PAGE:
Understanding Simulations in TreeAge Pro

TreeAge Pro supports four kinds of Monte Carlo simulation. It can be a little confusing understanding which to run and when. This article describes each form of simulation and when you would use it.


  1. Trials/Microsimulation
  2. Samples/Probabilistic Sensitivity Analysis (PSA)
  3. Samples & Trials/PSA with Microsimulation
  4. EVPPI Sampling


Microsimulation runs individual patients through your model. Each iteration in the output represents the final values for a single patient after the person finished its path through the model. The aggregated mean values from this simulation represent a single calculation of the model to determine the average values (i.e., cost and QALYs) per patient for each strategy. Those mean values can then be compared with other strategies via decision analysis (i.e., CEA).

Only models that use individual patient data need to be analyzed via Microsimulation. This would be true if you added either of these capabilities into your model.

  • Heterogeneity through trial-level distributions or through bootstrapping.
  • Event tracking through trackers.

If you don't use either of these techniques, then standard cohort analysis expected values are fine and Microsimulation is unnecessary.

Samples/Probabilistic Sensitivity Analysis (PSA)

PSA recalculates the model many times under different data scenarios to measure the impact of combined parameter uncertainty. Each iteration reflects a full recalculation of the model with different parameters drawn from EV-level distributions.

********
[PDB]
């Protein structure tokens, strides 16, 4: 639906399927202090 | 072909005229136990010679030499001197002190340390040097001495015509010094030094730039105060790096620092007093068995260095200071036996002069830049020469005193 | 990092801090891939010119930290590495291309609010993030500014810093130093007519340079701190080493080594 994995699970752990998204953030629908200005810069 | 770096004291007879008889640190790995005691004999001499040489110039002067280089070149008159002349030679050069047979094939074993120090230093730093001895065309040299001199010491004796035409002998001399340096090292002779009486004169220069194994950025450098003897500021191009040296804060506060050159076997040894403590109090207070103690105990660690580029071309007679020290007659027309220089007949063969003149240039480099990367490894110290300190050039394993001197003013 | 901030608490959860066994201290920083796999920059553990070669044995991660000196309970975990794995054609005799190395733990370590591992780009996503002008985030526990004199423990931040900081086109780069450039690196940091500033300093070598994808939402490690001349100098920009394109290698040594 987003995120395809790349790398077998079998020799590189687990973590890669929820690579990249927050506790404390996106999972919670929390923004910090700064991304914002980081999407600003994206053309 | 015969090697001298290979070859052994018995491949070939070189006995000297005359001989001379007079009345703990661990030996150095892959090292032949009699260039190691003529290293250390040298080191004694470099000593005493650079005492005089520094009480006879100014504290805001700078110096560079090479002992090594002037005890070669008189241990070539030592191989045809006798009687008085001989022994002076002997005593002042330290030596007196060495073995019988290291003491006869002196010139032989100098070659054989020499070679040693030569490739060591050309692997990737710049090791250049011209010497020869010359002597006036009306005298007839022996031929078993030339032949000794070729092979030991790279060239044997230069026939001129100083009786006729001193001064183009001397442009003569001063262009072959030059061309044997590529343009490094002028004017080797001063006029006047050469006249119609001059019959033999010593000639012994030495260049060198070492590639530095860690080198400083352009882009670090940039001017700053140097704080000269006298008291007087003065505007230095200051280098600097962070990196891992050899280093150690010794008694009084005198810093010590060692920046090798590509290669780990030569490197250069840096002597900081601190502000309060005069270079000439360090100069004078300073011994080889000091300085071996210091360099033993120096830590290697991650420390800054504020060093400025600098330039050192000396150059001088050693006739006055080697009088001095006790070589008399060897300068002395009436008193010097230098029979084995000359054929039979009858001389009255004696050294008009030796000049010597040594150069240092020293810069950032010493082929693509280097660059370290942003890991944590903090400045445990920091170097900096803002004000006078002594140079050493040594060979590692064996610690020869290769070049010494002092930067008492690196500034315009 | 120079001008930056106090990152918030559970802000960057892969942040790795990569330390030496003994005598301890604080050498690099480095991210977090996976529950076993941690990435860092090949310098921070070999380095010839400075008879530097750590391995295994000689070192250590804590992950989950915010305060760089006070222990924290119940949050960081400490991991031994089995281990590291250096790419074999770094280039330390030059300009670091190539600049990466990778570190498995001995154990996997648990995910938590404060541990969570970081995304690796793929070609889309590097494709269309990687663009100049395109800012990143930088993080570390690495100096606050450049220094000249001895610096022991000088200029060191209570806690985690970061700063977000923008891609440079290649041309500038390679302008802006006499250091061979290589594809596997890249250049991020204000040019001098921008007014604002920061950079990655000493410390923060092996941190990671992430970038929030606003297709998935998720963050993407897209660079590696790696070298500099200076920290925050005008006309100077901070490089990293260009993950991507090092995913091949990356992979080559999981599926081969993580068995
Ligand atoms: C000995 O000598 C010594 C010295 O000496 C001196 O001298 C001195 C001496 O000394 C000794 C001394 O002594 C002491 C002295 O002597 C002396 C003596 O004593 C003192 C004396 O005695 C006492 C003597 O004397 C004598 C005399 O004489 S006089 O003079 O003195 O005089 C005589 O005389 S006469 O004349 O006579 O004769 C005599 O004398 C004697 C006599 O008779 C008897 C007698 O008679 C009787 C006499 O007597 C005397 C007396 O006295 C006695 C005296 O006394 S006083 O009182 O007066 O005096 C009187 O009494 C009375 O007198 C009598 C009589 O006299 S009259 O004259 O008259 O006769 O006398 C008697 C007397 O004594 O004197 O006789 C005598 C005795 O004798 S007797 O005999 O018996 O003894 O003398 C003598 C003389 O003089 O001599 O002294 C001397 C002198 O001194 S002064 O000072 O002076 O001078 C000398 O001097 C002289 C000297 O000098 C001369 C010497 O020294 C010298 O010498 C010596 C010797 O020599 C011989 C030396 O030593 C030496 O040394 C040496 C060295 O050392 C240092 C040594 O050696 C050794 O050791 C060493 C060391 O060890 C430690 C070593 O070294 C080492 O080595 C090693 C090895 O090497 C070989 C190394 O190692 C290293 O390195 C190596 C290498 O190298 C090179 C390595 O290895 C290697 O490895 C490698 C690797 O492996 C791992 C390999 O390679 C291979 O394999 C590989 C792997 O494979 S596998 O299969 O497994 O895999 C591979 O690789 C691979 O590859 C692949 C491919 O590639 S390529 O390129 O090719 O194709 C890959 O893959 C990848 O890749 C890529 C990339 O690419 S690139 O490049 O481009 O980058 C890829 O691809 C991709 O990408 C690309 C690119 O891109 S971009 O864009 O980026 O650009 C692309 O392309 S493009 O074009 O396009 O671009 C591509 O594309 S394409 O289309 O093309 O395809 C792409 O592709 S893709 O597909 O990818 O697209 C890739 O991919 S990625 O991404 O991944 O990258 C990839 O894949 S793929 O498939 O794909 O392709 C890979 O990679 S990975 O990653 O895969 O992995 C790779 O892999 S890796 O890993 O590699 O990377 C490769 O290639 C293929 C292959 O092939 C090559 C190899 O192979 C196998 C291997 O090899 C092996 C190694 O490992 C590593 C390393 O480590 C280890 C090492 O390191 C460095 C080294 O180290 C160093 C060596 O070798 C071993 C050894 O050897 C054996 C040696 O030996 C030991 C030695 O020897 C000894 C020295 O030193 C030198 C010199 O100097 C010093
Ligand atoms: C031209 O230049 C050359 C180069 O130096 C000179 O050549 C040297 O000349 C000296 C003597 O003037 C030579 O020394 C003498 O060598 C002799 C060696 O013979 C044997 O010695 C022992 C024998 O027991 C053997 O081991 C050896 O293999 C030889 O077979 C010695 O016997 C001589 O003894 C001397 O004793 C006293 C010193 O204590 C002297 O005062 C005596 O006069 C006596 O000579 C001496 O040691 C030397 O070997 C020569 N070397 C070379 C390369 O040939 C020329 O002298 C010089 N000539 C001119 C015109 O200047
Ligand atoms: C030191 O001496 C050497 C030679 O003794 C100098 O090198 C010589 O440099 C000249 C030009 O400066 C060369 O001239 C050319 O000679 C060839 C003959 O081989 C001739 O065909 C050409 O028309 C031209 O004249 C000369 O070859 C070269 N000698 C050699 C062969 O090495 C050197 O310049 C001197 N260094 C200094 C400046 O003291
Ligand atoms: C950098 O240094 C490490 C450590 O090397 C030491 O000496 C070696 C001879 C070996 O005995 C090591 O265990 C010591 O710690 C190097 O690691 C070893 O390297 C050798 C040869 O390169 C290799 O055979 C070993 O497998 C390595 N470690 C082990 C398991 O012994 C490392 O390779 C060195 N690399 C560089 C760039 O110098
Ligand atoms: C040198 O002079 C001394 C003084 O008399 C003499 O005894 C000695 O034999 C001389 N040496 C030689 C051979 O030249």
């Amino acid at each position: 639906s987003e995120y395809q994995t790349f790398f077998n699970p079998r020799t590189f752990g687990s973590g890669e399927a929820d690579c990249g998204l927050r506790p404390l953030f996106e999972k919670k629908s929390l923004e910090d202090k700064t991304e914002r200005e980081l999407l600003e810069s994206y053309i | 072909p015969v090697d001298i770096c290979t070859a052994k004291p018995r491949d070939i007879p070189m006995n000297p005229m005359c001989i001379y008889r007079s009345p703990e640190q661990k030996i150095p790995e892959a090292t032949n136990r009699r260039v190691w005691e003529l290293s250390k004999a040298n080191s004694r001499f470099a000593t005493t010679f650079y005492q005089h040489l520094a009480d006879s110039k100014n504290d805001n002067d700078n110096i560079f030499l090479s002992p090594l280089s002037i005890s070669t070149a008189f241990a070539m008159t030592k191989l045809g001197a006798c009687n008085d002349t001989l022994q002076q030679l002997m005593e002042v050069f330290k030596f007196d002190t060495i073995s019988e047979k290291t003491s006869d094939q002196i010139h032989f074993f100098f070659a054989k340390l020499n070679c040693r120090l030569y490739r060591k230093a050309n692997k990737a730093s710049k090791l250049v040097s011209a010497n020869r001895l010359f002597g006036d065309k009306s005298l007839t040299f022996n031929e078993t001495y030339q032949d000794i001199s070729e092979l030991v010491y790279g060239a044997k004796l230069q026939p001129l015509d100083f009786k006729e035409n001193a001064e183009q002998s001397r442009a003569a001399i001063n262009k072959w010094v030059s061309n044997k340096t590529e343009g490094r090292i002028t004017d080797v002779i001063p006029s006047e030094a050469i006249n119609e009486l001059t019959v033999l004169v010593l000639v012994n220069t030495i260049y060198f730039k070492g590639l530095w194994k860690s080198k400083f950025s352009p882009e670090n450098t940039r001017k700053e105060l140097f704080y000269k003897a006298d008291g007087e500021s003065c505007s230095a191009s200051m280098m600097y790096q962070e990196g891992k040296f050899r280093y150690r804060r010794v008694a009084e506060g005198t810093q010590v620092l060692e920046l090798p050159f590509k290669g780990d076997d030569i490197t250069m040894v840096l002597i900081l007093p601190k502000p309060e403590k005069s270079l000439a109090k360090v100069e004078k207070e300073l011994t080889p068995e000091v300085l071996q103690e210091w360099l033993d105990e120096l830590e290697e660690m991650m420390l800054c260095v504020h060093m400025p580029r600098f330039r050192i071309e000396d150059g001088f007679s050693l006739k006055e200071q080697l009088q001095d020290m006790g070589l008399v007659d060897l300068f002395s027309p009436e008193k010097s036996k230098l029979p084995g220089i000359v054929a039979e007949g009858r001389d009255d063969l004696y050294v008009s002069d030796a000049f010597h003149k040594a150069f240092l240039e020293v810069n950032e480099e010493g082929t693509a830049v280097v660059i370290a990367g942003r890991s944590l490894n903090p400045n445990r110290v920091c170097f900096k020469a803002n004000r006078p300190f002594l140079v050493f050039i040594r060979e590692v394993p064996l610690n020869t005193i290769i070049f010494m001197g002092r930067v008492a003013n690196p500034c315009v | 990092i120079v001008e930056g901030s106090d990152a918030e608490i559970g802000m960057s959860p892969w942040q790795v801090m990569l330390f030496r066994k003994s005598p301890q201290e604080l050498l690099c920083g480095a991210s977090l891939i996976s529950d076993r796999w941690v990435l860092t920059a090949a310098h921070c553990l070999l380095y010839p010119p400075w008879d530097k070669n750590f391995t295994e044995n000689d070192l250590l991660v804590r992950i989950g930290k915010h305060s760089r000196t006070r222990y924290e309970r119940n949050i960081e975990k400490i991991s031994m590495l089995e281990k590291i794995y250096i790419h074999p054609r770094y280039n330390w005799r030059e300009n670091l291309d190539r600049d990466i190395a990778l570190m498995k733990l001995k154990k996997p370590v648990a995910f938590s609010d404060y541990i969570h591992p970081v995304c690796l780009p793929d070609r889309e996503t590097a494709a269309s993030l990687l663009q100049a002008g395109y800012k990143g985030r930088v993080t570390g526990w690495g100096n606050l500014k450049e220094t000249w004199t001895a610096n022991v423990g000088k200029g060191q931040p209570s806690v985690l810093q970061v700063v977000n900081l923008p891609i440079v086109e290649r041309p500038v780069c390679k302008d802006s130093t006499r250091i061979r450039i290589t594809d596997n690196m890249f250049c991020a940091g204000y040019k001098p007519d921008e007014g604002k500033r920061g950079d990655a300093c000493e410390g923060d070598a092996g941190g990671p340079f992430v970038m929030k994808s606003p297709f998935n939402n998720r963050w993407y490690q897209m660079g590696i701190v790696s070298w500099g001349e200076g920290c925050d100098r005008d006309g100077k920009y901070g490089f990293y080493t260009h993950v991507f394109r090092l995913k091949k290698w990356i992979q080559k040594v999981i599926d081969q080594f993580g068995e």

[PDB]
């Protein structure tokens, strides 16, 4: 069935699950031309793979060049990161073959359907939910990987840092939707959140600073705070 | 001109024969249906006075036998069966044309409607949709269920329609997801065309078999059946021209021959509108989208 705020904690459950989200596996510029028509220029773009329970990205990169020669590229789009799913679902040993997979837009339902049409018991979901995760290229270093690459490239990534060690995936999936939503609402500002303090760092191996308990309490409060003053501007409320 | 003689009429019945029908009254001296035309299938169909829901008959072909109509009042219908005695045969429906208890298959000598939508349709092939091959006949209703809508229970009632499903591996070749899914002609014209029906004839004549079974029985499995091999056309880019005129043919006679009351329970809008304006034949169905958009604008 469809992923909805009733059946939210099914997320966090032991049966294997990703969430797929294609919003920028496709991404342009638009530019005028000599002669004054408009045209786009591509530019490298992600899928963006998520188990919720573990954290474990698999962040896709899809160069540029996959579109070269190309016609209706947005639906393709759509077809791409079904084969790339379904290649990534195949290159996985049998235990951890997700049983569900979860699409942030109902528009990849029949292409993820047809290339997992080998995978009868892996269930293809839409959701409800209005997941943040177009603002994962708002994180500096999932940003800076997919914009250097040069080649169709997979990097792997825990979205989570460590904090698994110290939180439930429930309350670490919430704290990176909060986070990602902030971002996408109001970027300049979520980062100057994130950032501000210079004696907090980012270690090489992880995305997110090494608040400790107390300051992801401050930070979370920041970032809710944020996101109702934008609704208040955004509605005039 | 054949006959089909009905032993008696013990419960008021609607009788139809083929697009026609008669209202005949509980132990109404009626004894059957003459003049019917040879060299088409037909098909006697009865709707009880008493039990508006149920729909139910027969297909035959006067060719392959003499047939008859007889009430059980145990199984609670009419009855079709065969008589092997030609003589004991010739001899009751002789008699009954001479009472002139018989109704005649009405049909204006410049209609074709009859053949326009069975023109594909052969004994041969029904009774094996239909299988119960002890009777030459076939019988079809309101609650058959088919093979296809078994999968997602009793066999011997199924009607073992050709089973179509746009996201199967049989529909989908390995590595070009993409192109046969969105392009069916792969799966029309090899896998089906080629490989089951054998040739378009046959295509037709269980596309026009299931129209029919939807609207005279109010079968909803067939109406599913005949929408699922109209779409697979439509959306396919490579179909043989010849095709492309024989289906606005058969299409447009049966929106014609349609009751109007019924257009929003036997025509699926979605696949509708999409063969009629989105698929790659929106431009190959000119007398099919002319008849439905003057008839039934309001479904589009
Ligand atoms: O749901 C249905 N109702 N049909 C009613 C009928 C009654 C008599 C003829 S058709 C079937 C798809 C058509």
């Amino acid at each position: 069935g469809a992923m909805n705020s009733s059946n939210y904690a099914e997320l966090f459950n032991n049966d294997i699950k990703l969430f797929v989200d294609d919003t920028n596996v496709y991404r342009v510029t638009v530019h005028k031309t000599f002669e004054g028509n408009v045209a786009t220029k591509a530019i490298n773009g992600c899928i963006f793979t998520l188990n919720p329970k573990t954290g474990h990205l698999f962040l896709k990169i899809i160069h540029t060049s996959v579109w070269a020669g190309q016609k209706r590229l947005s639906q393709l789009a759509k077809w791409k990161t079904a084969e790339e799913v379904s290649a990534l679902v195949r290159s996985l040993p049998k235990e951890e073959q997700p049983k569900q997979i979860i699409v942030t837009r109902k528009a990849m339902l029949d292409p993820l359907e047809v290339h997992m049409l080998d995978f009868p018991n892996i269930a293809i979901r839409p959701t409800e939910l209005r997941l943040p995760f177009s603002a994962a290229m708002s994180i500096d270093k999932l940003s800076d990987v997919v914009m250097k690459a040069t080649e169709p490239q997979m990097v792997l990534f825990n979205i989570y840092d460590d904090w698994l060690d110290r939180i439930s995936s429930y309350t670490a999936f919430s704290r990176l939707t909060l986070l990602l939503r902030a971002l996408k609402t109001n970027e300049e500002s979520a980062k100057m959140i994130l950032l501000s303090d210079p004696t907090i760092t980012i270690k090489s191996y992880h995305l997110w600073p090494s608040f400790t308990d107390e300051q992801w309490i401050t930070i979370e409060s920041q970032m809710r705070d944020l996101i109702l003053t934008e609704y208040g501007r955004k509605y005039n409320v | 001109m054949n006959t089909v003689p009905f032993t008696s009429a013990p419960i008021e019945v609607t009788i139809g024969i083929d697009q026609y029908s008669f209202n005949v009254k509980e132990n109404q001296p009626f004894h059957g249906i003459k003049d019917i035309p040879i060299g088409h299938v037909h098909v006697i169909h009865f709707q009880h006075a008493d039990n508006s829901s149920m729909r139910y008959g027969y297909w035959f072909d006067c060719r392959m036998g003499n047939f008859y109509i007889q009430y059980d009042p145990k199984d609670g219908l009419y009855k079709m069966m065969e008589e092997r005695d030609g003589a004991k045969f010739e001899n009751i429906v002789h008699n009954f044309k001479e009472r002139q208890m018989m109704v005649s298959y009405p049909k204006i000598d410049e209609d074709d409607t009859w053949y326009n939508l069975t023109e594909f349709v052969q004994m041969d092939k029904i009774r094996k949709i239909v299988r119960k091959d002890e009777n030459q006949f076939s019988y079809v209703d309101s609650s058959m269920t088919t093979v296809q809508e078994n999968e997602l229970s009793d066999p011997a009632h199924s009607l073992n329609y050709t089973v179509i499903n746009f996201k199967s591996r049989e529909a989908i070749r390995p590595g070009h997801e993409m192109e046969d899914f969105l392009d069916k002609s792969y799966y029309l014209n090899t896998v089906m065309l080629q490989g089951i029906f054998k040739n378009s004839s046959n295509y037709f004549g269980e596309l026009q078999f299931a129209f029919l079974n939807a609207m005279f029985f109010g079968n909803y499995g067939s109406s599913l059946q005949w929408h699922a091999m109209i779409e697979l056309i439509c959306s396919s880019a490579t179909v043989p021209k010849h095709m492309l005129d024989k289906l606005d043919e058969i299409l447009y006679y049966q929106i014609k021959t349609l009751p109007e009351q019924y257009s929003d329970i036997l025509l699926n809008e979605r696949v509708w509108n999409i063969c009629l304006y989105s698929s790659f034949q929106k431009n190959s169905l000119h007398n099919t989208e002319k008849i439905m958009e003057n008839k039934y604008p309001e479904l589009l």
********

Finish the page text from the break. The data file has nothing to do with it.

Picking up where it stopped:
The mean values from the analysis do not provide much value; however, review of individual iterations/recalculations can help measure the robustness of your base case analysis. When more individual calculations choose the same optimal strategy as your base case analysis, the more confident you can be in that conclusion. Typically, secondary reports like Acceptability Curve and ICE Scatterplot provide PSA outputs typically included in publications.

This analysis should not be run on models that require Microsimulation (individual patients).

Samples & Trials/PSA with Microsimulation

This analysis is run for the same purpose as Sampling alone, and generates data in the same format. However, if your model requires Microsimulation, you should run this analysis instead.

The analysis starts with PSA by drawing parameters from EV-level distributions; however, once the parameters are inserted into the model, individual patients are run through the model using the Microsimulation analysis described earlier. The results of the Microsimulation trial set are then aggregated into mean values for each strategy and payoff set. This process is then repeated many times for different sets of sampled parameters.

In essence, this is a combination of the prior two types of analyses, which allows you to run PSA on a model that requires patient data.

EVPPI Sampling

EVPPI is a special form of PSA, which isolates the uncertainty related to 1 (or a couple) of distributions from the uncertainty generated by the other EV-level distributions. To achieve this goal, the PSA analysis is broken into two calculation loops - VOI and PSA.

In the VOI loop, the isolated distribution is sampled. In the PSA loop all the other parameter distributions are sampled, then the model is calculated. Model calculations can take the form of cohort analysis or Microsimulation depending on whether your model requires patient data. The PSA loop then continues with another set of those samples and another recalculation of the model. Once many PSA-level calculations are complete, those values are aggregated into a mean. Then the analysis returns to the VOI loop to sample the isolated parameter again, followed by another PSA loop with sampling and model recalculations.

The resulting dataset is in the same format as the PSA output described above, except that the only uncertainty reflected in the results is that caused by the isolated distribution.




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